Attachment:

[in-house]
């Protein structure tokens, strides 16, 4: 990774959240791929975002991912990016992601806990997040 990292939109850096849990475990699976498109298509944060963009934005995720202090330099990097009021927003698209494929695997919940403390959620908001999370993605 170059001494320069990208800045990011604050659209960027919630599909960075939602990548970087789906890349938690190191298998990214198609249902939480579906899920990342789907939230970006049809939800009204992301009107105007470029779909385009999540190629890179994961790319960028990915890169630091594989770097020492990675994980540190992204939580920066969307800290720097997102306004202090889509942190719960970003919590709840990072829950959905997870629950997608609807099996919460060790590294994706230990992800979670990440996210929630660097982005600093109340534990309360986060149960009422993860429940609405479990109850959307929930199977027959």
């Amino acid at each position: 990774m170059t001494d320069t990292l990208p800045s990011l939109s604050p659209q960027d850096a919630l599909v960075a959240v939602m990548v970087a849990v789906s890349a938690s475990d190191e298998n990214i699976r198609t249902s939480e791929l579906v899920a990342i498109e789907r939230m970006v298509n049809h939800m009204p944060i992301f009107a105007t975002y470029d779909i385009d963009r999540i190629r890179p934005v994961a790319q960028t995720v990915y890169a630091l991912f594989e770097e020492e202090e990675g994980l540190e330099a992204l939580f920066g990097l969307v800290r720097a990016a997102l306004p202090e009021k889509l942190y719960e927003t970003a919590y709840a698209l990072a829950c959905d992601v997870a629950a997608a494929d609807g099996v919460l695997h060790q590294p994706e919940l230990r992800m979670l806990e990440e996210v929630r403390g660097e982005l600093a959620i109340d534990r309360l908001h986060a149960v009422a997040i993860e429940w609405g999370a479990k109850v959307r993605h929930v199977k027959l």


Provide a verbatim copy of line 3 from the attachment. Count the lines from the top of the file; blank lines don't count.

């Amino acid at each position: 990774m170059t001494d320069t990292l990208p800045s990011l939109s604050p659209q960027d850096a919630l599909v960075a959240v939602m990548v970087a849990v789906s890349a938690s475990d190191e298998n990214i699976r198609t249902s939480e791929l579906v899920a990342i498109e789907r939230m970006v298509n049809h939800m009204p944060i992301f009107a105007t975002y470029d779909i385009d963009r999540i190629r890179p934005v994961a790319q960028t995720v990915y890169a630091l991912f594989e770097e020492e202090e990675g994980l540190e330099a992204l939580f920066g990097l969307v800290r720097a990016a997102l306004p202090e009021k889509l942190y719960e927003t970003a919590y709840a698209l990072a829950c959905d992601v997870a629950a997608a494929d609807g099996v919460l695997h060790q590294p994706e919940l230990r992800m979670l806990e990440e996210v929630r403390g660097e982005l600093a959620i109340d534990r309360l908001h986060a149960v009422a997040i993860e429940w609405g999370a479990k109850v959307r993605h929930v199977k027959l």